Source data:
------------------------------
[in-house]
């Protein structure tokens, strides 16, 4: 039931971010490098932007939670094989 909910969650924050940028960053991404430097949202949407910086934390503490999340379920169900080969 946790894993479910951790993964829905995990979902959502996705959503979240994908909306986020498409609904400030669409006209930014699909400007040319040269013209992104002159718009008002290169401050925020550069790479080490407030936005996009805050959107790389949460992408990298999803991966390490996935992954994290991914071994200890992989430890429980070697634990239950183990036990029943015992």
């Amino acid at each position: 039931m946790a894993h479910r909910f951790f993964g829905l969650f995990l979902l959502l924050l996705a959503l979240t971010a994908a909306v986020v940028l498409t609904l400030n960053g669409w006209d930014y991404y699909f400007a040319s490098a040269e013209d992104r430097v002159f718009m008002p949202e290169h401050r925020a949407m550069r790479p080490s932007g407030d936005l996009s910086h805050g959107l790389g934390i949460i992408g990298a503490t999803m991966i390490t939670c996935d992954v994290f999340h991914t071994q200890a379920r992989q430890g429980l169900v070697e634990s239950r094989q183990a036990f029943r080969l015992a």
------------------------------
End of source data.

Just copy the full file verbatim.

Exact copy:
[in-house]
């Protein structure tokens, strides 16, 4: 039931971010490098932007939670094989 909910969650924050940028960053991404430097949202949407910086934390503490999340379920169900080969 946790894993479910951790993964829905995990979902959502996705959503979240994908909306986020498409609904400030669409006209930014699909400007040319040269013209992104002159718009008002290169401050925020550069790479080490407030936005996009805050959107790389949460992408990298999803991966390490996935992954994290991914071994200890992989430890429980070697634990239950183990036990029943015992």
């Amino acid at each position: 039931m946790a894993h479910r909910f951790f993964g829905l969650f995990l979902l959502l924050l996705a959503l979240t971010a994908a909306v986020v940028l498409t609904l400030n960053g669409w006209d930014y991404y699909f400007a040319s490098a040269e013209d992104r430097v002159f718009m008002p949202e290169h401050r925020a949407m550069r790479p080490s932007g407030d936005l996009s910086h805050g959107l790389g934390i949460i992408g990298a503490t999803m991966i390490t939670c996935d992954v994290f999340h991914t071994q200890a379920r992989q430890g429980l169900v070697e634990s239950r094989q183990a036990f029943r080969l015992a």